Chef Says You're Probably Making These Mistakes When Cooking Onion Rings

pile of onion rings
pile of onion rings - Gmvozd/Getty Images

For such a simple food, onion rings can be very easy to get wrong. The combination of sliced onions and a crunchy coating, made crispy and delicious by an immersion in hot oil, have been around for a while, with the origin story of onion rings extending back more than 100 years. Since their invention, though, people have been plagued with soggy, mushy, tasteless, and undercooked versions that deliver none of the promised crunch and super-salty umami flavors, and instead underwhelm diners time and time again.

Cooking onion rings requires a certain amount of science. If you don't get just the right balance of batter to onion, or use batter or oil that's even a fraction too cold or too hot, you'll end up with a ruined set of rings. Similarly, onion rings require more attention to their seasoning than you might think, and forgetting some choice ingredients or serving them with the wrong sauce can leave them tasteless.

With so many things that can go wrong, we knew we had to enlist some expert help. That's why we asked Albert Spor, executive sous chef at RingSide Steakhouse, to chip in. Spor's 47 years of experience at the restaurant, which James Beard himself said had the best onion rings in America, means that when it comes to these crunchy delights, there's no one we'd trust more.

Read more: 11 Of The Best Cooking Tips From Bobby Flay

Mistake: Picking The Wrong Type Of Onions

pile of yellow onions
pile of yellow onions - Wannamon Tengkaoprasert/Shutterstock

There are lots of different types of onions, but you can't use all of them to make onion rings. That doesn't stop people from trying, though. Then, they're surprised when their onion rings end up burnt, disintegrated, or just plain old weird-tasting. Your onion's sugar content can affect how they cook when they hit the hot oil, and its color can also affect its flavor, with red onions delivering a spicier, more acrid taste that may make your end product too overpowering.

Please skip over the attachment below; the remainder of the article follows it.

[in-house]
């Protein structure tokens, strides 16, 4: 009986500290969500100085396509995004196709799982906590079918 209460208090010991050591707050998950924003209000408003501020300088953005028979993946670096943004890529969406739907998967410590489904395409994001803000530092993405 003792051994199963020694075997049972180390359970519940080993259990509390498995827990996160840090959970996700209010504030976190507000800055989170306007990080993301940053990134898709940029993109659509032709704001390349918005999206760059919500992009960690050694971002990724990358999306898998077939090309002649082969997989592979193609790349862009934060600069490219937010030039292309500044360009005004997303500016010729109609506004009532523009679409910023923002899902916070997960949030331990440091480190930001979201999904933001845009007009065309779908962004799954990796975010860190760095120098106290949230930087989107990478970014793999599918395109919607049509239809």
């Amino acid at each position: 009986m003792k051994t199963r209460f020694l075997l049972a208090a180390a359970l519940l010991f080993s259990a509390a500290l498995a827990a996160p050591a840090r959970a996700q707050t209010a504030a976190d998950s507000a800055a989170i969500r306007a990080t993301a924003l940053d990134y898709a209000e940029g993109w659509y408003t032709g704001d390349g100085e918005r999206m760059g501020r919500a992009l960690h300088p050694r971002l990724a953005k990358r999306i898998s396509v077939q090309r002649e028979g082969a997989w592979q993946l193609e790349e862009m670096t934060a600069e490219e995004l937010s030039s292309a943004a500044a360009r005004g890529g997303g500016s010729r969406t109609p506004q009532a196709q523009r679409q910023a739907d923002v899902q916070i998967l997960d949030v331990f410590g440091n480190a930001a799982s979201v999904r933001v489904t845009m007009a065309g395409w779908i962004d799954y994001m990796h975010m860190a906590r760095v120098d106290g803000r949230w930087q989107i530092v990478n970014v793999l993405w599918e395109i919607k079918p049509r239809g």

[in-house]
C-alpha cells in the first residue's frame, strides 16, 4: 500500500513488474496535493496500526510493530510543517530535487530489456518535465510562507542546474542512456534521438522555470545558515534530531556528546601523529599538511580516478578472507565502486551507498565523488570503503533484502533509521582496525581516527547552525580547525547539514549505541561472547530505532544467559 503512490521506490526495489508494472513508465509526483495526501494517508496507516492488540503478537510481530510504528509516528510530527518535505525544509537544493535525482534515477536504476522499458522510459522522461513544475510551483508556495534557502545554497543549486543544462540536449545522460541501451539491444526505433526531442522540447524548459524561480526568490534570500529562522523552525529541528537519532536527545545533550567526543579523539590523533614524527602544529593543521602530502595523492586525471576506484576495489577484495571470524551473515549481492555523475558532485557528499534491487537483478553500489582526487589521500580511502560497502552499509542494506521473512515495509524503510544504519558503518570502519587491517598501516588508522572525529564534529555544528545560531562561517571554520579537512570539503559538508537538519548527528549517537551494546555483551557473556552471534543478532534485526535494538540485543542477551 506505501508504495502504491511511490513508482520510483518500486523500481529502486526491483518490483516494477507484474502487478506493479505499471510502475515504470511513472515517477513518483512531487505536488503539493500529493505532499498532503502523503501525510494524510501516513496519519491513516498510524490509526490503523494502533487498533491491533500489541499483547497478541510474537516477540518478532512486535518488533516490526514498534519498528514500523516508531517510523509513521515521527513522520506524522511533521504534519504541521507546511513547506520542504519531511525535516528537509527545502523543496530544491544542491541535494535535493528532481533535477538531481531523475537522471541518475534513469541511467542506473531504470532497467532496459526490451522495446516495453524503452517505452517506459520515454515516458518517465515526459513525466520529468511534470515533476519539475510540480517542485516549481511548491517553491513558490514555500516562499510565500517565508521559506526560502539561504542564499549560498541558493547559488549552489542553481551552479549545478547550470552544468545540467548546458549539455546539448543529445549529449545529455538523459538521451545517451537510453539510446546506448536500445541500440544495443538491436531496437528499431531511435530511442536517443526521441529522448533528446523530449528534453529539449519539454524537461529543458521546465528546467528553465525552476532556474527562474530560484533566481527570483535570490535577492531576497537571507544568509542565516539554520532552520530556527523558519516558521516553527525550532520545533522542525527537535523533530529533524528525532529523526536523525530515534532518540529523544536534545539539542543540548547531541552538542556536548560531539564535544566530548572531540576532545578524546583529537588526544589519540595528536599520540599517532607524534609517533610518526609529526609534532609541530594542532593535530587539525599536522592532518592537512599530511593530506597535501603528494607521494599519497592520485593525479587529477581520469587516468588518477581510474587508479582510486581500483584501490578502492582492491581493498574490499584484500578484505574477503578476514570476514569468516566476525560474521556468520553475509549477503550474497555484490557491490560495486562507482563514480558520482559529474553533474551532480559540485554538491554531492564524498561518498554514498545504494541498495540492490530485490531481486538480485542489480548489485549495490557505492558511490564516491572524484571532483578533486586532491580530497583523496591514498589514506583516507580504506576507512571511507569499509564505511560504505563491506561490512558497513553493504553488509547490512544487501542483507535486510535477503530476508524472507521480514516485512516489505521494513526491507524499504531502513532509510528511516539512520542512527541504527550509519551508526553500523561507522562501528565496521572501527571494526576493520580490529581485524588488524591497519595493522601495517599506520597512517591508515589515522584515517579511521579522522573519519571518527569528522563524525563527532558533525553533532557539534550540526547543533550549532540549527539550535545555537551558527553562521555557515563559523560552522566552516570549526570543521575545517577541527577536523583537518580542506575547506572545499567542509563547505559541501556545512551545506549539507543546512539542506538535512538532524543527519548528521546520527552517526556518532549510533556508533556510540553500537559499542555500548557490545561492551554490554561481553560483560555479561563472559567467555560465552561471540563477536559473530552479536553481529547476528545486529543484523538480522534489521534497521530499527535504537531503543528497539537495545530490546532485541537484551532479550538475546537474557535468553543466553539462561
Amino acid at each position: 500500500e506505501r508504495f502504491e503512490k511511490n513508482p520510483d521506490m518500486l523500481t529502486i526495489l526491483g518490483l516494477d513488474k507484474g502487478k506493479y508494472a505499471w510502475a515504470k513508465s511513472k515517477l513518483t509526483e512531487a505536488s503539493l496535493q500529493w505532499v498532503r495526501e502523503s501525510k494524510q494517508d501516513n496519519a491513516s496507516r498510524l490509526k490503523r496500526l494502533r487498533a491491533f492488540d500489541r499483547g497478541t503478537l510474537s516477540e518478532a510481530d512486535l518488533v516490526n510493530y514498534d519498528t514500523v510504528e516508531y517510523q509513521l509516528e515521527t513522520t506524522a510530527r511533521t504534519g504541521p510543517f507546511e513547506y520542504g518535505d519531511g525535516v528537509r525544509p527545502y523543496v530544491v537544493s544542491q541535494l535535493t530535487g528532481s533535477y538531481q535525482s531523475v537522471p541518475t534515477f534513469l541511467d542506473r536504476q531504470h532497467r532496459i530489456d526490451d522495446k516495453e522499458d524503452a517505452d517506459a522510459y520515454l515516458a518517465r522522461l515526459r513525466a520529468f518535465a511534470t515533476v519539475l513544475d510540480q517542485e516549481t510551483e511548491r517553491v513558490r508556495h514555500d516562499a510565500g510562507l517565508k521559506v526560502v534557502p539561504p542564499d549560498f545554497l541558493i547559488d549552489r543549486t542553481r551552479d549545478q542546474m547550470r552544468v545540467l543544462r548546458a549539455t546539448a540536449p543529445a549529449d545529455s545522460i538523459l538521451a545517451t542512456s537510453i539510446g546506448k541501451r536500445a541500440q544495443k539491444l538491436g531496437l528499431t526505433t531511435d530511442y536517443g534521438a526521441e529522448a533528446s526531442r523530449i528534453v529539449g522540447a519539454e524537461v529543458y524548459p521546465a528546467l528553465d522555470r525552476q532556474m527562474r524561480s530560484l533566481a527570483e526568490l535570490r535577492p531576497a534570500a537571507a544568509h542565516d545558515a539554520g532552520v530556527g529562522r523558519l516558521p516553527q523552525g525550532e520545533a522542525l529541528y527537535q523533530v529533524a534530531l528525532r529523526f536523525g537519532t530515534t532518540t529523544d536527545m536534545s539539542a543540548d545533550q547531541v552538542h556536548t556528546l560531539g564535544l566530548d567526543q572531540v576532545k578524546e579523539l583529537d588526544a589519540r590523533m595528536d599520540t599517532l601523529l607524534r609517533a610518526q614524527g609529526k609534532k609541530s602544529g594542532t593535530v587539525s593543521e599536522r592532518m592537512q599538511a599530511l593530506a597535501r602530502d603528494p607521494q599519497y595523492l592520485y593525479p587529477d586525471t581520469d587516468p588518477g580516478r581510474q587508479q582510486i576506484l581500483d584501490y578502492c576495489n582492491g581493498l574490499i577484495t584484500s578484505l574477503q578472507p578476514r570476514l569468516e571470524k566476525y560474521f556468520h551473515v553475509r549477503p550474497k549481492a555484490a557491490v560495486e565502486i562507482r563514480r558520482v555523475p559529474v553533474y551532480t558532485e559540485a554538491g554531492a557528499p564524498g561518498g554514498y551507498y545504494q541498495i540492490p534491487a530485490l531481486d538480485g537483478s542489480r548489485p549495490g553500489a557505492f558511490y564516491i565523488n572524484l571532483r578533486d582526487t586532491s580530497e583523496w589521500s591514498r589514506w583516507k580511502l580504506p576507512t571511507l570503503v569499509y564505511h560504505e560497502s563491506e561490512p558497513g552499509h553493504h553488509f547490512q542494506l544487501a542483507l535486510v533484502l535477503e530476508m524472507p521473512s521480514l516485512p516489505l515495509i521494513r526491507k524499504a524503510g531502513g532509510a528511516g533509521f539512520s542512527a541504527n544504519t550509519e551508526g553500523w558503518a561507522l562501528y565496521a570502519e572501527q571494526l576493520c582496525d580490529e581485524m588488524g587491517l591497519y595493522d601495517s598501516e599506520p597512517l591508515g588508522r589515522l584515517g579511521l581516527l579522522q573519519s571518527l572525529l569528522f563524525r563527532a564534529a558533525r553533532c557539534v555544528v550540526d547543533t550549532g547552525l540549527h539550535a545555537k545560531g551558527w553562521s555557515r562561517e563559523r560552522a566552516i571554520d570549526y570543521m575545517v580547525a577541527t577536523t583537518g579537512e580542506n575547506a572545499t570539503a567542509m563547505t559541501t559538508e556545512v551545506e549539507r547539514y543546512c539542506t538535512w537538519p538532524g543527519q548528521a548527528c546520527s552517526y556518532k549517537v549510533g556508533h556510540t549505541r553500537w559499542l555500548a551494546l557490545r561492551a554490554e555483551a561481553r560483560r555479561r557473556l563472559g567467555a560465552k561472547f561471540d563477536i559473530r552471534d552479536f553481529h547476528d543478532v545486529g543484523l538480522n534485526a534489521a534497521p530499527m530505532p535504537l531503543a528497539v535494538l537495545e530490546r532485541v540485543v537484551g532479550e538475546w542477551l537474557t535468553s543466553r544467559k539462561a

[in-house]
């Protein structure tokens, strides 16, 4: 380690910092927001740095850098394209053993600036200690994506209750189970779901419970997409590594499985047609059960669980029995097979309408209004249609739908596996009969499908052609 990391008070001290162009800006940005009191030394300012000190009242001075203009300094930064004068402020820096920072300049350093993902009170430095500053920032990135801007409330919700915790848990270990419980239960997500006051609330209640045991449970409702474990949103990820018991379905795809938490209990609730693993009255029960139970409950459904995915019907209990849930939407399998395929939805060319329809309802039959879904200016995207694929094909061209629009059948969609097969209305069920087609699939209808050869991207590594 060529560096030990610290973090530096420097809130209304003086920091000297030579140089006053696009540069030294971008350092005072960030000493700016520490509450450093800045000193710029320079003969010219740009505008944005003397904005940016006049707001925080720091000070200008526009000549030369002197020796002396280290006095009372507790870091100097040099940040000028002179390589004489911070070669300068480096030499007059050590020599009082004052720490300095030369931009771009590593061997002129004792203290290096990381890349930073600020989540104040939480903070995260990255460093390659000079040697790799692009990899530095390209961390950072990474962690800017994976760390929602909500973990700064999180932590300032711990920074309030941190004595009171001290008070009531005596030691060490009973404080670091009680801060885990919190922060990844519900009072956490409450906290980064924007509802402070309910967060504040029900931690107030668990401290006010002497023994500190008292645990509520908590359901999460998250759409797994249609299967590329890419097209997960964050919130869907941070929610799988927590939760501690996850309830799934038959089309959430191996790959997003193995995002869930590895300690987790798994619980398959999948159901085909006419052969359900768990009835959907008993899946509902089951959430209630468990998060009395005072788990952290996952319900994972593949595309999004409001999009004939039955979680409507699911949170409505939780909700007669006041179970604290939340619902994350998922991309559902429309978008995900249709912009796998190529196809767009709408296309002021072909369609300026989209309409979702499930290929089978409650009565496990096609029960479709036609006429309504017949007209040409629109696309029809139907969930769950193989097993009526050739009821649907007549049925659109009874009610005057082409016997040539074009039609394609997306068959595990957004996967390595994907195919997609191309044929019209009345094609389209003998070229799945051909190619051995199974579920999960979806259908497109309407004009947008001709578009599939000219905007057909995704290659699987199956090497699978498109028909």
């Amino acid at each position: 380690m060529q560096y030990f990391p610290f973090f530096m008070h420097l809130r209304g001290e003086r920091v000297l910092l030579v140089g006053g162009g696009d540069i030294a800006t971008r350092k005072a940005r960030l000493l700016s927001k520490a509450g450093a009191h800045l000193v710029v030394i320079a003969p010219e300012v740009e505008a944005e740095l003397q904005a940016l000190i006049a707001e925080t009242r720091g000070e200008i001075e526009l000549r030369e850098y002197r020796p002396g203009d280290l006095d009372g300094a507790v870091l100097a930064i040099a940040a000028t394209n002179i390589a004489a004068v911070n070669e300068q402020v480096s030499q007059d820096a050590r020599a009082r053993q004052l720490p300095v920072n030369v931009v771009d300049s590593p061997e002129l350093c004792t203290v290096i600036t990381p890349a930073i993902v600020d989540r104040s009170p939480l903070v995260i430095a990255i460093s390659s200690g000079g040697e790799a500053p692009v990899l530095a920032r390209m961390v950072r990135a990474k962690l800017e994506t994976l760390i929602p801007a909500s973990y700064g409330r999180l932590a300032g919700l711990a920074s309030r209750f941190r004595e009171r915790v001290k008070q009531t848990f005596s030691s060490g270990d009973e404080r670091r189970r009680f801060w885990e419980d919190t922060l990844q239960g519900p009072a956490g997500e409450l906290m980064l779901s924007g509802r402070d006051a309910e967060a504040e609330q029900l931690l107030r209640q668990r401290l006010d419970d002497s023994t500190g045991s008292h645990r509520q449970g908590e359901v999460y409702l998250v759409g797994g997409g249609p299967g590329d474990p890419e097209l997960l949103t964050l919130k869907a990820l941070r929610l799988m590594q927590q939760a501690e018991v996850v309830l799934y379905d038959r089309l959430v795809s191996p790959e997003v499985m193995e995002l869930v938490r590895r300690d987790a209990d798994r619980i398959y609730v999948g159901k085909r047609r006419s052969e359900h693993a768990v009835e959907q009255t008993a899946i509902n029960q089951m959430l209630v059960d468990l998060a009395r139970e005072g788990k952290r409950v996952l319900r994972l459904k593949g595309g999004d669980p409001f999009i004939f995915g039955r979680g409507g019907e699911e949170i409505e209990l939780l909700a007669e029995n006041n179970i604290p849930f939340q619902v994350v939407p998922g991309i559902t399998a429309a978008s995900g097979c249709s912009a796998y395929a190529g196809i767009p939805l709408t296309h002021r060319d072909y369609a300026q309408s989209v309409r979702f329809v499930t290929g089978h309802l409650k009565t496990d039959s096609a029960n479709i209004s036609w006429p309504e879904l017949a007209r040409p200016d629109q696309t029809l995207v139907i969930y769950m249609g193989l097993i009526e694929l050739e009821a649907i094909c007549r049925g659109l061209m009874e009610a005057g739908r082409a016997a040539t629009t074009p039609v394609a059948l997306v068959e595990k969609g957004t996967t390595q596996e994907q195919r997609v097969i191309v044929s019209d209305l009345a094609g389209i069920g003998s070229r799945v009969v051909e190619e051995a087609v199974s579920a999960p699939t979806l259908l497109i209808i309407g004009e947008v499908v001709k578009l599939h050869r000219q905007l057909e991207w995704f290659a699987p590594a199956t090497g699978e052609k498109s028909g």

For Albert Spor, yellow is the way to go. "Yellow onions from the Pacific Northwest (Eastern Washington and Idaho generally) work best for us," Spor told us. "Varieties that are on the sweeter side, like Maui or Walla Walla, will generally brown/burn too quickly to allow the batter to cook." It's always best to go for the biggest onions you can find, so that you have the best selection of rings to choose from. Smaller onions will leave you with a limited number of large rings, and may result in you having to use the smaller pieces within, producing items that are more like onion nuggets. While yellow onions are the chef's choice, white onions can also work well.

Mistake: Heating Your Oil To The Wrong Temperature

chef checking temperature of oil
chef checking temperature of oil - Alexander Donin/Getty Images

Although you can make oven baked onion rings and rustle them up in the air fryer, immersing them in hot oil is generally still the standard way to cook them. Your oil temperature, however, makes all the difference. "Oil temperature is important to achieve a balance between cooking the inside and outside so that they finish cooking simultaneously," explains Albert Spor. "If the oil temperature is too low, the inside will over-cook before the outside is golden brown, and if the oil temperature is too high, the outside will darken before the inside is cooked."

It's important to remember that your onions will be cooking from raw here, and so making sure that they cook through while the outside remains crispy and bronzed is essential. According to Spor, the sweet spot is 350 degrees F. Any lower than this, and the oil won't be hot enough to quickly form a crust, preventing the fat from soaking into the batter and turning it to oil-logged mush. You can go a bit higher than this, but if you do, reduce your cooking time slightly to avoid burning your rings. Additionally, ensure that you're working with an oil that has a high smoke point to avoid your onion rings tasting like burnt wood.

Mistake: Seasoning Your Onion Rings Incorrectly

basket of onion rings
basket of onion rings - Lauripatterson/Getty Images